Drill A Water Well To Save Yourself Some Money

Did you ever think you’d like to drill your own water well?

Jerry Bonner of Bonner Custom Homes did. He put a plan into action at his new English cottage-style home at The Retreat. It never occurred to me that he would have a water well drilled on the property because he is within Marietta city limits.

Fact: There are over 15 million homes in the U.S. with water wells, and over 6,000 are drilled per week.

When I was driving by his neighborhood on the way home from work the other day and saw a drill rig mast piercing upward through the trees, I had to stop in and see what was up. Jerry happened to be at the job site, so I took the opportunity to ask him about the water well.

Here’s what he had to say when I asked him 2 questions about the water well…

#1 – Why would you drill a water well on a property where water is provided by the city?

The quick and easy answer is to save money in the long run.

Jerry owned a fully landscaped home a couple of miles from where the English cottage was built.

When he received a 1-month water bill in the summer of 2005 for over $600, he knew that the next home he built for himself (and his wife) would have a water well on-site.

Jerry tells me that the price of drilling the new water well will pay for itself within a summer, or two. That is a very wise choice considering that he just spent tens of thousands of dollars (my estimate) to have the new landscaping installed at the English cottage. The well water will mainly be utilized for irrigation purposes with city water supplying water for the home.

This English cottage Jerry owns has a beautifully landscaped yard — but that will be for a different post.

He used a water well drilling service (Askew Well Drilling) that he has had experience with before. And these boys know what they’re doing!

You can see from the photos above that there are 2 well drilling trucks. One truck has the rotary drilling rig and the other truck has the water well casings that keep the well from collapsing, and to keep the sand, rock and grit out.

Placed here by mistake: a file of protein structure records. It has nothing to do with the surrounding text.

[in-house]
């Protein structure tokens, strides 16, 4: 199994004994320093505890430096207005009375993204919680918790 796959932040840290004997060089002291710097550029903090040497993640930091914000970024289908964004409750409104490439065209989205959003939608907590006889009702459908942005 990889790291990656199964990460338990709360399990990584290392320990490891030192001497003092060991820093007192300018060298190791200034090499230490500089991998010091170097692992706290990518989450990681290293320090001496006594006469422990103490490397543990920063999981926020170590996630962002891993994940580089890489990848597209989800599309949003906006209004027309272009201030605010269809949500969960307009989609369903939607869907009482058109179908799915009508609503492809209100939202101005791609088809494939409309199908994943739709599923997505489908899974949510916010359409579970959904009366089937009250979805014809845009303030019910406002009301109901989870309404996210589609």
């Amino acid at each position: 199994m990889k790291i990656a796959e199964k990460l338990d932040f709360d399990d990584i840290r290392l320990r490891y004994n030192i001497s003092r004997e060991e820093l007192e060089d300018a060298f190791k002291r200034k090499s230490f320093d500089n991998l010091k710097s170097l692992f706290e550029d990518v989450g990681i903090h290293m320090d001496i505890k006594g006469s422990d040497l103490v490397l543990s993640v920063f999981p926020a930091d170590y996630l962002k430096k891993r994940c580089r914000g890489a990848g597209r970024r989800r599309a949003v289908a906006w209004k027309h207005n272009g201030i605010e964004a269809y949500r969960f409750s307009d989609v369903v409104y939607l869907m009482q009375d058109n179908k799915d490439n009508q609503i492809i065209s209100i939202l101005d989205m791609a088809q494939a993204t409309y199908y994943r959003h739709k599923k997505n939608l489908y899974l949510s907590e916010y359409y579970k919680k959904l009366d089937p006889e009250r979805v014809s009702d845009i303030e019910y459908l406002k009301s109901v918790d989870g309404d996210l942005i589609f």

#2 – How deep do you have to drill to hit water?

Have you ever heard the saying, “How much does a 2-bedroom house cost?” The same goes for drilling for water.

The men drilling the well had to drill down almost 580 feet through solid granite for this particular well. They hit some water at around 250 feet but the water pressure wasn’t sufficient so they kept drilling.

They wound up drilling to approximately 500 ft. to get 20 gpm.

They said that they’ve drilled down as much as a couple thousand feet to get a good well and as little as 100 feet, or so. Not only that, the depth needed to hit water could vary 50 feet over from where this well is drilled. Go figure.


How To Drill Your Own Water Well

For a tutorial that provides technical instructions needed to construct safe drinking water wells, check out Lifewater Canada, a registered, non-profit humanitarian organization.


How Water Wells Are Drilled

Randy Boerstler

Randy Boerstler

Writing a home building blog that chronicles new homes during different phases of construction from a consumers' point-of-view is rather unique and loads of fun. Basically, my tips are a collection of checklists for what I think should (and should not) go into building a quality home. So let's have fun seeing what's new in the housing market these days!

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